Virginio Orsini, best known as Lord of Bracciano, was a supporter of the arts, and in particular of music and poetry. He was responsible for having introduced musicians and dancers into the artistic entourage of the Duke of Bracciano. He also had an important role in the poetic and musical context of Florence and Rome, and was involved in the theatrical and musical activity at court. His patronage to Luca Marenzio was crucial for the creation of  Quinto libro di madrigali a sei voci (1591), and the composition of madrigals for Vittoria Archilei. Orsini was also a member of the Pastori della Valle Tiberina, an academy in which he appeared as ‘Prince Tirsi’, and whose Torquato Tasso was an affiliate. 

Virginio Orsini, Second Duke of Bracciano. The family crest of the family is adorned bears, and the Italian “Orso”, bear, is the derivation of the name.
Unknown Florentine painter – Palazzo degli Uffizi, Firenze.

He participated in the Florentine confraternity of the Compagnia del Gesù, in the Accademia degli Umoristi, the Accademia della Crusca and the Accademia degli Alterati, establishing himself at the centre of a broader poetic network. 7

Bradbrook argues that John Florio would certainly have remembered this gallant young who in January 1601 had paid a private visit to London, after escorting his cousin, Maria de’ Medici, on her way to become Queen of France. 

The fame of Orsini as patron attracted the attention of Queen Elisabeth I, who honoured his visit with magnificent musical celebrations, sending special coaches to convey the Duke to Court for a Twelfth Night feast, followed by a play and a ball at Whitehall. Queen Elizabeth loved Italian manners and customs to the point of protesting on occasion that she herself was “as it were, half Italian” 8 and she loved to be nicknamed “the Florentine”. Unquestionably, she enjoyed the challenge his visit presented.

When Virginio arrived in London, his audience with the queen though “not (to be) quite as private as I had desired,” 9 was set for Tuesday January 6, the feast of Epiphany. Later, Elizabeth saw to it that her special Italian visitor was kept handsomely entertained. Virginio was certainly overwhelmed by his reception at court, and in two letters written to his wife Flavia Peretti Orsini, he described Queen Elizabeth I, dressed in white with many “pearls, rubies and diamonds.” and talking so well Italian that “I might say she took lessons from Boccaccio or the Academy.” 10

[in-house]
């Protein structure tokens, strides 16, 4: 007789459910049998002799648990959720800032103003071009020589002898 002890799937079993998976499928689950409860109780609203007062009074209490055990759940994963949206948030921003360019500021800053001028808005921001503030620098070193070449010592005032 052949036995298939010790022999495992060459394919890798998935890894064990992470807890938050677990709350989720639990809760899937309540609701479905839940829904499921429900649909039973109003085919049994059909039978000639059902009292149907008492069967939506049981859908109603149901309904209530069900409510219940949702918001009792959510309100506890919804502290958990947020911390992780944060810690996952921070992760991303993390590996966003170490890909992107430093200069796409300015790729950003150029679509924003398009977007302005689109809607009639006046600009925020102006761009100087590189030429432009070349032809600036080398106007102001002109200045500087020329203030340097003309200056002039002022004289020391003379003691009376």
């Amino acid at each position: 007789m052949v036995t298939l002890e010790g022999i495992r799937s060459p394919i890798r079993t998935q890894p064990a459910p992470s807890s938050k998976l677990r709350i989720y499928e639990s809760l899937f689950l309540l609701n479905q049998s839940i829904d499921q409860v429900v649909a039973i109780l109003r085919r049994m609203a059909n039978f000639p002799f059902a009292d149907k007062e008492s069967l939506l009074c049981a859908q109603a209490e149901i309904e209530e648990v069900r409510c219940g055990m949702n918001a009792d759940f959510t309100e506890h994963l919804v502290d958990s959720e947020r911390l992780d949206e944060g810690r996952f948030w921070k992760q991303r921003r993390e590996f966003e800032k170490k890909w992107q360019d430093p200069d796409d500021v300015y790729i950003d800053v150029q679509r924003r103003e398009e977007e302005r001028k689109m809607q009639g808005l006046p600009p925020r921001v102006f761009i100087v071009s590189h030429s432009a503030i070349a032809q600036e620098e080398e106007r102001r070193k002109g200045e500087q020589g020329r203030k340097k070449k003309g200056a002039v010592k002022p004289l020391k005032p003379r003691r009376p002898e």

But her Highness’s guest of honour was an Italian duke who had no English. For this very reason, Bradbrook points out that:

“The young Duke stayed with an Italian merchant in the city; he would have needed an interpreter, and Florio would have been an obvious choice for his friends, the Cecils, to supply (as he had worked for that family).”

Bradbrook, M.C., John Webster, cit., p. 121.

Bradbook’s hypothesis is corroborated by one of the two letters Orsini wrote to his wife, in which he details the extraordinary length to which the Elizabethan court went to welcome the only Italian of his station it was ever to see, and that he needed gentlemen who could translate for him from English to Italian:

“Ho trovato Due Cavalieri che non sappino altri lingua che l’Inglese, e con questi ho adoperato altri Cavalieri per interpreti.”

“I found two Gentlemen who knew no other language than English, and with these I was helped by other Gentlemen interpreters.”

Virginio Orsini in Hotson, L., The First Night of Twelfth Night, cit., pg. 226-235.

It is also important to note that in his letters Virginio Orsini mentions that he also visited the French Embassy, where John Florio began working and lived from 1583 to 1585, and kept doing secretarial job until at least 1606, with an office of his own, as proved by a letter sent to him on September 8, 1606. 11

Doubtless, Virginio Orsini’s visit at the English court was a huge success. In her book Murder of a Medici Princess, Caroline Murphy confirms that the “young and gracious nobleman proved popular with his English counterparts.”: